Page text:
Louisville, Kentucky—8 June 2009
Louisville, Kentucky—8 June 2009
LaGrange, Georgia—8 November 2012
Oh, good grief.
T and K aren’t very close to one another on the QWERTY keyboard, so I have no idea how to explain this one. When I see Salk, I think polio vaccine, not cattle treats.
If only I’d had a red Sharpie in my purse…if only…
Because I’m at a loss to explain it, myself.
How did nobody manage to spot this before the banner made it to production?
Maybe someone’s been watching too many late 1970s movie musicals. Sure, both towns are named LaGrange—but this is a bit much.
LaGrange, Georgia—20 November 2012
This is some incredibly valuable writing advice. Too bad that it ended up on the floor instead of in somebody’s paper.
There are some places that probably shouldn’t include bloody hand prints in their Halloween office décor—for instance, an urgent care clinic.
I don’t know about you, but I go to the trauma center to get stitched up, not to spill what’s left of my blood all over the front windows.
By all means, decorate the office and get into the All Hallows’ Eve spirit. Just make sure to do it in a way that doesn’t instill even more fear into the injured people coming through the door for help.
(Photo courtesy of Val Williams)
Students’ shirts are almost always interesting. I’m still trying to figure out why a person would want to go about his or her daily routine wearing what amounts to a sign, but at least this one’s funny. After all, haters gonna hate. Why not surprise them?
Texters getting on your last nerve? You’re in good company. The talented Janae at Claire & Me Designs created these elegant little cards for just such an occasion. Save yourself the trouble of shouting, throwing things, or punching the offending party square in the nose.
In countries where mobile phones have long been part of everyday life, there are certain unspoken social rules for using one’s phone in public. For instance, in Japan, people who talk on their phones while using public transportation (subway, bus, commuter train) get intense stares until they end the conversation. No one wants to overhear a stranger’s one-sided phone conversation.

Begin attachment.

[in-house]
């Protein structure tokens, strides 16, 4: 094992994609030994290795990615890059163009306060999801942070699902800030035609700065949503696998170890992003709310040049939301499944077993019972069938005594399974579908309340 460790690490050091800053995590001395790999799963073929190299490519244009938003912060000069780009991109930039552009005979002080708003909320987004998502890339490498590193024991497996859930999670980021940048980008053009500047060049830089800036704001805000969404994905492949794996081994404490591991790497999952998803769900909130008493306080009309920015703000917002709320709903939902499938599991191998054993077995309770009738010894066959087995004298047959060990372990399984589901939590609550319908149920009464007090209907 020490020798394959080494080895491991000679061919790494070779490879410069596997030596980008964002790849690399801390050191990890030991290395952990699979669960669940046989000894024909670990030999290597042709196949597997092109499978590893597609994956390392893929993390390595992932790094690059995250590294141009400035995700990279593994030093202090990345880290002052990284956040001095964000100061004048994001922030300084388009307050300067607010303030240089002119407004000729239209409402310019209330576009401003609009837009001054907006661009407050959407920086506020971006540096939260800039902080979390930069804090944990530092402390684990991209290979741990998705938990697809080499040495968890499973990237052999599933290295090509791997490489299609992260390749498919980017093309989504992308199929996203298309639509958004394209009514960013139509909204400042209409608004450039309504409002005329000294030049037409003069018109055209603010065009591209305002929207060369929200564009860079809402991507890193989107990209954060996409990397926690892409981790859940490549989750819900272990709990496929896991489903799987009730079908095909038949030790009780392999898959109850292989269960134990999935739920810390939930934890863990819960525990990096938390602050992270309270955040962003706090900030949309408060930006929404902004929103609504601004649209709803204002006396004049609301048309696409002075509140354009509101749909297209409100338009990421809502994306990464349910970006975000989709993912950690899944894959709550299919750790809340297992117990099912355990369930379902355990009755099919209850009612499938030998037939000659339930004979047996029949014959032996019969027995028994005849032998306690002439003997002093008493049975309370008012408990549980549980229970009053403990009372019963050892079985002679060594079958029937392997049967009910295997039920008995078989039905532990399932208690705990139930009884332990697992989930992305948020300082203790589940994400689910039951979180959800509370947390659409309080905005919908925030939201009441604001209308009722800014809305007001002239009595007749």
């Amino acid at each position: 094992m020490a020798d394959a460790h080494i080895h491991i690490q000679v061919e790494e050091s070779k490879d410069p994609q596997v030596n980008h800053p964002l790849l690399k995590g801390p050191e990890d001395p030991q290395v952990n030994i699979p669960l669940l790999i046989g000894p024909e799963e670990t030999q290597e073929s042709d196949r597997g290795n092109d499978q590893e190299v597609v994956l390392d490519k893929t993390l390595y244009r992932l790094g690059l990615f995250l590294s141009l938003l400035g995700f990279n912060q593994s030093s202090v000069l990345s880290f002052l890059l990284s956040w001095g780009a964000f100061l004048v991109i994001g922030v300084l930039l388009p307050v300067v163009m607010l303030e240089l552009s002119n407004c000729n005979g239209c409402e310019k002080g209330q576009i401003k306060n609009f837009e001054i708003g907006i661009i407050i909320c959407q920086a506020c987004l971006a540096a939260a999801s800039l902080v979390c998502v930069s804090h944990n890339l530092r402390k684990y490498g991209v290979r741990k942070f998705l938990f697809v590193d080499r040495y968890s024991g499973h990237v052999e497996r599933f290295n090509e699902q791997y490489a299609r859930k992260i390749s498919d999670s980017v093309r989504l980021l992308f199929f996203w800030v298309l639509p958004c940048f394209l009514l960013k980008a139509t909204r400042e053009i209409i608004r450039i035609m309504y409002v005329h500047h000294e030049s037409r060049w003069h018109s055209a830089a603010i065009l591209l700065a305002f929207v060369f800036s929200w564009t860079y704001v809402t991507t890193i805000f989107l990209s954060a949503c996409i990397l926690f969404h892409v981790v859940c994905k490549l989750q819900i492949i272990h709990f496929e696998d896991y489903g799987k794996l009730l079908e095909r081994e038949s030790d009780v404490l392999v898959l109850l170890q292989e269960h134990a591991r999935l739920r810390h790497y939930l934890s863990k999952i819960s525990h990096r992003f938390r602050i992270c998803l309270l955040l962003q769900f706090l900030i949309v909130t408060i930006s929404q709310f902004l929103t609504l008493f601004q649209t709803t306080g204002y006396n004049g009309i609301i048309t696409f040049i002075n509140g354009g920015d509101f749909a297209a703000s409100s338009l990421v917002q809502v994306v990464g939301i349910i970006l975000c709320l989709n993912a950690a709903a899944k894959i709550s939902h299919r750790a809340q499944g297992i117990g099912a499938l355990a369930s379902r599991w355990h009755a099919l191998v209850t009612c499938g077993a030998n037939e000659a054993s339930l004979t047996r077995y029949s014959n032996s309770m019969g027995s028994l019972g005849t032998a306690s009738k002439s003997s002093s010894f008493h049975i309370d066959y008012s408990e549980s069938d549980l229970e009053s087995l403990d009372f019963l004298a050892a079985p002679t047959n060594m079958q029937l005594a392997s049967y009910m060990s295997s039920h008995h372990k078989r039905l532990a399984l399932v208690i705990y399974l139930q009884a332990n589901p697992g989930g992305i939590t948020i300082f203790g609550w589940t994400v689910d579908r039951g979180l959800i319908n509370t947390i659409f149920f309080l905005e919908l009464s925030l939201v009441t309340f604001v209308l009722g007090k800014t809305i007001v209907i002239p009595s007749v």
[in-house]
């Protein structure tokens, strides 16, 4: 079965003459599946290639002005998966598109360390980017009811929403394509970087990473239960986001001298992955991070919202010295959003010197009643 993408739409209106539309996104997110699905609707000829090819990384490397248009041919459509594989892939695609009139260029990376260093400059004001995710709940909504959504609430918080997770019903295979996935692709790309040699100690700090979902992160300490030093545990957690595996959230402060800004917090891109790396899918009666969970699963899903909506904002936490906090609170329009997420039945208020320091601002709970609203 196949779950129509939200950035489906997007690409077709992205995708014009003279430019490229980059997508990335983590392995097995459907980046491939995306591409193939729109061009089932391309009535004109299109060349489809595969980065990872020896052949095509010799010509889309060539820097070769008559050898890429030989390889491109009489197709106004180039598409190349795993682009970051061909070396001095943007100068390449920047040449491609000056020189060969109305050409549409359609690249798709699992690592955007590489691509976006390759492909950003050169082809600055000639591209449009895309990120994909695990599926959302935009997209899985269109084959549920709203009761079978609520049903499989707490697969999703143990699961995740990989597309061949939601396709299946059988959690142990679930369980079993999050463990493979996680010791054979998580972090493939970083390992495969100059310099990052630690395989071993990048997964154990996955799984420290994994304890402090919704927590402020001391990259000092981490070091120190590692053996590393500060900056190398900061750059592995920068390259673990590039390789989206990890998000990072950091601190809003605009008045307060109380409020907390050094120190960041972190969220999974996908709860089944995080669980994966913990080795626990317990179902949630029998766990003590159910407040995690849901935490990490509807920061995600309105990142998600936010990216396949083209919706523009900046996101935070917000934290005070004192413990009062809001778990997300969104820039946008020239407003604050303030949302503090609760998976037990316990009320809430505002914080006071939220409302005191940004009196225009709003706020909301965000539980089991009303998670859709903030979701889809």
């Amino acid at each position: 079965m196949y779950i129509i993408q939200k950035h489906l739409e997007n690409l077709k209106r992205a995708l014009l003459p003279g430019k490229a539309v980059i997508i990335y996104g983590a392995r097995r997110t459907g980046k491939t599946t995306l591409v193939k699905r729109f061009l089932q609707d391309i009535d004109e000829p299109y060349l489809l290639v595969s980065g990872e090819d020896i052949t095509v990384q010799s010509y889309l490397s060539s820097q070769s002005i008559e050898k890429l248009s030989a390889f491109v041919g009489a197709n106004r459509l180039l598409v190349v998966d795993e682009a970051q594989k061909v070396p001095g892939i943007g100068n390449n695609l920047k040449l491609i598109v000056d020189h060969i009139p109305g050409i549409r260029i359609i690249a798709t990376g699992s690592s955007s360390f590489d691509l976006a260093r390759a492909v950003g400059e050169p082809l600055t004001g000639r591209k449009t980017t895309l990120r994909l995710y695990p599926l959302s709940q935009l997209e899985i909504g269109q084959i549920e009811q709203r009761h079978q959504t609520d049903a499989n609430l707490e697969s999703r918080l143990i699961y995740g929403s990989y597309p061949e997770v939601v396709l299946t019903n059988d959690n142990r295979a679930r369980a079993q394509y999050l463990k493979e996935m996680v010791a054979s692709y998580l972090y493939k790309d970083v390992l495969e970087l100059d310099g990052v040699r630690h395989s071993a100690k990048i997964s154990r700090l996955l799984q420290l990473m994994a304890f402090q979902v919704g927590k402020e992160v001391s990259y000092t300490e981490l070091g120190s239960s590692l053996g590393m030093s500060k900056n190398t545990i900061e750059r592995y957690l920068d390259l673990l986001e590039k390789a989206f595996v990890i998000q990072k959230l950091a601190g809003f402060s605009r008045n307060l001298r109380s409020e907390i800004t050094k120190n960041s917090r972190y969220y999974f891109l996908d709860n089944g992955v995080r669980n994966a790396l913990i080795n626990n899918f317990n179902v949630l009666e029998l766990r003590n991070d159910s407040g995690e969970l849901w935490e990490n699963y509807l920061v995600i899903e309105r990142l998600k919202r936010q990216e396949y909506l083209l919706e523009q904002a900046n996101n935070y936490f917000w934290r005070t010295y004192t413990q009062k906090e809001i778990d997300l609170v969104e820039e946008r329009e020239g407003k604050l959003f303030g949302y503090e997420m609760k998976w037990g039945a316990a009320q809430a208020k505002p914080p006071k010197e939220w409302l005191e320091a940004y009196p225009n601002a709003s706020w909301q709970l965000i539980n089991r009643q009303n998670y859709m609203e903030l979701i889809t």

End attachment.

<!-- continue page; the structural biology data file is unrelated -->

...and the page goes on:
But here in the States, we’re relatively new to cell phones. American society has yet to formulate basic cell phone etiquette. I think we’ll have plenty of social rules for cell phones in another five or ten years, though. Until then, we’ll have to work it out as best as we can with our fellow travelers, customers, friends, family, and students.
Most people—including my students—have a good sense of when to leave their phones on silent and in their pockets. Most realize on some level that texting during someone’s presentation (class, church service, concert, play, etc.) is downright rude. They know that it tells everyone else that the texter just doesn’t care. Thank goodness for these people.
The rest? They’ll learn—eventually.
Concise, easy-to-understand instructions can mean the difference between success and failure—or even between life and death. In emergency situations, for instance, our reasoning abilities diminish. We just want to get out alive. Our brains are in crisis mode, not think-and-reflect mode.
When we create text to accompany life-saving equipment, it’s important that even terrified or badly injured people can understand it in a millisecond. How we phrase these brief instructions can determine whether our readers live or die.
Here’s a great example courtesy of my sister, who was traveling for work when she snapped these photos. Continue reading